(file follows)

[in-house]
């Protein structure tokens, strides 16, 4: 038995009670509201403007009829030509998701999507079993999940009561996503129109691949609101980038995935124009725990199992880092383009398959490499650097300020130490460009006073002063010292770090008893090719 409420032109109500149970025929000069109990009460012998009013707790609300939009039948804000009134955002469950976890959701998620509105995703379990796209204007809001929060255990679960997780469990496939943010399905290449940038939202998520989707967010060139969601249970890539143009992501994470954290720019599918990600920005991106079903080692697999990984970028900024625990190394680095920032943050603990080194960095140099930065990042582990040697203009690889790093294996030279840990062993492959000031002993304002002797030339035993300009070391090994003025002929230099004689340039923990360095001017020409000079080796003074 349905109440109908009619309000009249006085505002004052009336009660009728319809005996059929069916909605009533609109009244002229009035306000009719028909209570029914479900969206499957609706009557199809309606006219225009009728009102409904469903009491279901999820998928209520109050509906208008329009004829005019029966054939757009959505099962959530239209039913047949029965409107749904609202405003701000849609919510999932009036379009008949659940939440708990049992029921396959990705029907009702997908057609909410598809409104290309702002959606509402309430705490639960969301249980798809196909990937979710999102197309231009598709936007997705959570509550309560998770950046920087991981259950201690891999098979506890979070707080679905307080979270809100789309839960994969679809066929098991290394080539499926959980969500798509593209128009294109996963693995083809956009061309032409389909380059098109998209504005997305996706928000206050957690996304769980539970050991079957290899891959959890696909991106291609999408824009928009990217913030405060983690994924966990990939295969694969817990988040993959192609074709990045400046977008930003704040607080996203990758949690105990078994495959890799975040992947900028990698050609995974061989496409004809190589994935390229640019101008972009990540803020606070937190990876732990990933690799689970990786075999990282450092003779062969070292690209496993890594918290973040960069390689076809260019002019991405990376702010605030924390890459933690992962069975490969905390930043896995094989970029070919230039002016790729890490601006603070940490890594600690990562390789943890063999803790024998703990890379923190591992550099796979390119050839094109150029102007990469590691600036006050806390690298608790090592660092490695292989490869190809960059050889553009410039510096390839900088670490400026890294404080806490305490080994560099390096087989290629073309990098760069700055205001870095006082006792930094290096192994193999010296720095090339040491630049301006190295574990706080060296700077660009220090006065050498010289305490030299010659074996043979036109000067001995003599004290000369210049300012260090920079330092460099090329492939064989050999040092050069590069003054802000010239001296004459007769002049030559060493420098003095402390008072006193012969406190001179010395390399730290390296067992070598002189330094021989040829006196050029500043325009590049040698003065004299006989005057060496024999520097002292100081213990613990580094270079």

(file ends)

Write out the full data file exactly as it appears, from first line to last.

[in-house]
């Protein structure tokens, strides 16, 4: 038995009670509201403007009829030509998701999507079993999940009561996503129109691949609101980038995935124009725990199992880092383009398959490499650097300020130490460009006073002063010292770090008893090719 409420032109109500149970025929000069109990009460012998009013707790609300939009039948804000009134955002469950976890959701998620509105995703379990796209204007809001929060255990679960997780469990496939943010399905290449940038939202998520989707967010060139969601249970890539143009992501994470954290720019599918990600920005991106079903080692697999990984970028900024625990190394680095920032943050603990080194960095140099930065990042582990040697203009690889790093294996030279840990062993492959000031002993304002002797030339035993300009070391090994003025002929230099004689340039923990360095001017020409000079080796003074 349905109440109908009619309000009249006085505002004052009336009660009728319809005996059929069916909605009533609109009244002229009035306000009719028909209570029914479900969206499957609706009557199809309606006219225009009728009102409904469903009491279901999820998928209520109050509906208008329009004829005019029966054939757009959505099962959530239209039913047949029965409107749904609202405003701000849609919510999932009036379009008949659940939440708990049992029921396959990705029907009702997908057609909410598809409104290309702002959606509402309430705490639960969301249980798809196909990937979710999102197309231009598709936007997705959570509550309560998770950046920087991981259950201690891999098979506890979070707080679905307080979270809100789309839960994969679809066929098991290394080539499926959980969500798509593209128009294109996963693995083809956009061309032409389909380059098109998209504005997305996706928000206050957690996304769980539970050991079957290899891959959890696909991106291609999408824009928009990217913030405060983690994924966990990939295969694969817990988040993959192609074709990045400046977008930003704040607080996203990758949690105990078994495959890799975040992947900028990698050609995974061989496409004809190589994935390229640019101008972009990540803020606070937190990876732990990933690799689970990786075999990282450092003779062969070292690209496993890594918290973040960069390689076809260019002019991405990376702010605030924390890459933690992962069975490969905390930043896995094989970029070919230039002016790729890490601006603070940490890594600690990562390789943890063999803790024998703990890379923190591992550099796979390119050839094109150029102007990469590691600036006050806390690298608790090592660092490695292989490869190809960059050889553009410039510096390839900088670490400026890294404080806490305490080994560099390096087989290629073309990098760069700055205001870095006082006792930094290096192994193999010296720095090339040491630049301006190295574990706080060296700077660009220090006065050498010289305490030299010659074996043979036109000067001995003599004290000369210049300012260090920079330092460099090329492939064989050999040092050069590069003054802000010239001296004459007769002049030559060493420098003095402390008072006193012969406190001179010395390399730290390296067992070598002189330094021989040829006196050029500043325009590049040698003065004299006989005057060496024999520097002292100081213990613990580094270079």